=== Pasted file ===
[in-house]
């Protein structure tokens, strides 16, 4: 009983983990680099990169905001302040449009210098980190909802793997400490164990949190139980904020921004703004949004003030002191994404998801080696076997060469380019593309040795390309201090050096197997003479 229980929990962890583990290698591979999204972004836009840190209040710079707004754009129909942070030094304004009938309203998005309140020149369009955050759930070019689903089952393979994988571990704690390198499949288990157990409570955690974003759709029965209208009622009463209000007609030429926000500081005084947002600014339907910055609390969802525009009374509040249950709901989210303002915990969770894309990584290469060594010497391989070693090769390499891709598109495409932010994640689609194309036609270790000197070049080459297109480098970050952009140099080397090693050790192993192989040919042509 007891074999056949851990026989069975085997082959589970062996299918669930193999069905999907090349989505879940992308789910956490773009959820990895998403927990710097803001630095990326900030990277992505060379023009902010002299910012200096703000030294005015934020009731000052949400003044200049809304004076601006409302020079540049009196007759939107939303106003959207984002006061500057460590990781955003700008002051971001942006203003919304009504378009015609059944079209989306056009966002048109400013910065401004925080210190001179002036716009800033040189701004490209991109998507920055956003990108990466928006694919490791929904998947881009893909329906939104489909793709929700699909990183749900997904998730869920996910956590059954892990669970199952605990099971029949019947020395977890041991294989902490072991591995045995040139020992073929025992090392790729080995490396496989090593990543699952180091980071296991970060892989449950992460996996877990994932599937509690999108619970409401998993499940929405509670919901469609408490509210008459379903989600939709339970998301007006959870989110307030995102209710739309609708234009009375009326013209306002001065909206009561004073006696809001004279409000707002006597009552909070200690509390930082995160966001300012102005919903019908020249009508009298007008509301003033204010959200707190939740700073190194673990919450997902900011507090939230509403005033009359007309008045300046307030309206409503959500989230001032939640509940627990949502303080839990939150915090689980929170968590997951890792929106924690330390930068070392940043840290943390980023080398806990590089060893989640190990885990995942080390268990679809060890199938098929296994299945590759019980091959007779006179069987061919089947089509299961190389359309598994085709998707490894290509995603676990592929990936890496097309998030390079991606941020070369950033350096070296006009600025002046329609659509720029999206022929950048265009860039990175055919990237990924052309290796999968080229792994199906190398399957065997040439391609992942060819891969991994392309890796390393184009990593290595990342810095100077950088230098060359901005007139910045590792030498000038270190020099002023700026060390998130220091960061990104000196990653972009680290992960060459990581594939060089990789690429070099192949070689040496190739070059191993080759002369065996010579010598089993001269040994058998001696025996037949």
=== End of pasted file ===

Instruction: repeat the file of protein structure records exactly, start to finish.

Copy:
[in-house]
């Protein structure tokens, strides 16, 4: 009983983990680099990169905001302040449009210098980190909802793997400490164990949190139980904020921004703004949004003030002191994404998801080696076997060469380019593309040795390309201090050096197997003479 229980929990962890583990290698591979999204972004836009840190209040710079707004754009129909942070030094304004009938309203998005309140020149369009955050759930070019689903089952393979994988571990704690390198499949288990157990409570955690974003759709029965209208009622009463209000007609030429926000500081005084947002600014339907910055609390969802525009009374509040249950709901989210303002915990969770894309990584290469060594010497391989070693090769390499891709598109495409932010994640689609194309036609270790000197070049080459297109480098970050952009140099080397090693050790192993192989040919042509 007891074999056949851990026989069975085997082959589970062996299918669930193999069905999907090349989505879940992308789910956490773009959820990895998403927990710097803001630095990326900030990277992505060379023009902010002299910012200096703000030294005015934020009731000052949400003044200049809304004076601006409302020079540049009196007759939107939303106003959207984002006061500057460590990781955003700008002051971001942006203003919304009504378009015609059944079209989306056009966002048109400013910065401004925080210190001179002036716009800033040189701004490209991109998507920055956003990108990466928006694919490791929904998947881009893909329906939104489909793709929700699909990183749900997904998730869920996910956590059954892990669970199952605990099971029949019947020395977890041991294989902490072991591995045995040139020992073929025992090392790729080995490396496989090593990543699952180091980071296991970060892989449950992460996996877990994932599937509690999108619970409401998993499940929405509670919901469609408490509210008459379903989600939709339970998301007006959870989110307030995102209710739309609708234009009375009326013209306002001065909206009561004073006696809001004279409000707002006597009552909070200690509390930082995160966001300012102005919903019908020249009508009298007008509301003033204010959200707190939740700073190194673990919450997902900011507090939230509403005033009359007309008045300046307030309206409503959500989230001032939640509940627990949502303080839990939150915090689980929170968590997951890792929106924690330390930068070392940043840290943390980023080398806990590089060893989640190990885990995942080390268990679809060890199938098929296994299945590759019980091959007779006179069987061919089947089509299961190389359309598994085709998707490894290509995603676990592929990936890496097309998030390079991606941020070369950033350096070296006009600025002046329609659509720029999206022929950048265009860039990175055919990237990924052309290796999968080229792994199906190398399957065997040439391609992942060819891969991994392309890796390393184009990593290595990342810095100077950088230098060359901005007139910045590792030498000038270190020099002023700026060390998130220091960061990104000196990653972009680290992960060459990581594939060089990789690429070099192949070689040496190739070059191993080759002369065996010579010598089993001269040994058998001696025996037949």